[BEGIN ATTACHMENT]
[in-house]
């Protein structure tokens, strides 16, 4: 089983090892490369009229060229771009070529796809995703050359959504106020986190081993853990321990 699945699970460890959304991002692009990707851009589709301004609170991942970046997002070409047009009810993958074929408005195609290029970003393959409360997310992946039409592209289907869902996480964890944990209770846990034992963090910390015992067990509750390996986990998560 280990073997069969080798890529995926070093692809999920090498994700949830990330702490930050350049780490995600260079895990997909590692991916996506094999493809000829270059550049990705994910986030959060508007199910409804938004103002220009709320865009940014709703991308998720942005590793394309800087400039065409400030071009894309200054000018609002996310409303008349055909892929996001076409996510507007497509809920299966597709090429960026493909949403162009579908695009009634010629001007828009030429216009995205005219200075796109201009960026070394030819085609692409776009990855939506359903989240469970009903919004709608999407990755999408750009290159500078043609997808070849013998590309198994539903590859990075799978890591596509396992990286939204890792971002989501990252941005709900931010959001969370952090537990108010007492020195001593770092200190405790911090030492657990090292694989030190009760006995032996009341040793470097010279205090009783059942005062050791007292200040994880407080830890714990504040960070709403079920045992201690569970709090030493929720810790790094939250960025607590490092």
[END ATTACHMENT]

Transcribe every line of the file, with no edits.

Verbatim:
[in-house]
């Protein structure tokens, strides 16, 4: 089983090892490369009229060229771009070529796809995703050359959504106020986190081993853990321990 699945699970460890959304991002692009990707851009589709301004609170991942970046997002070409047009009810993958074929408005195609290029970003393959409360997310992946039409592209289907869902996480964890944990209770846990034992963090910390015992067990509750390996986990998560 280990073997069969080798890529995926070093692809999920090498994700949830990330702490930050350049780490995600260079895990997909590692991916996506094999493809000829270059550049990705994910986030959060508007199910409804938004103002220009709320865009940014709703991308998720942005590793394309800087400039065409400030071009894309200054000018609002996310409303008349055909892929996001076409996510507007497509809920299966597709090429960026493909949403162009579908695009009634010629001007828009030429216009995205005219200075796109201009960026070394030819085609692409776009990855939506359903989240469970009903919004709608999407990755999408750009290159500078043609997808070849013998590309198994539903590859990075799978890591596509396992990286939204890792971002989501990252941005709900931010959001969370952090537990108010007492020195001593770092200190405790911090030492657990090292694989030190009760006995032996009341040793470097010279205090009783059942005062050791007292200040994880407080830890714990504040960070709403079920045992201690569970709090030493929720810790790094939250960025607590490092």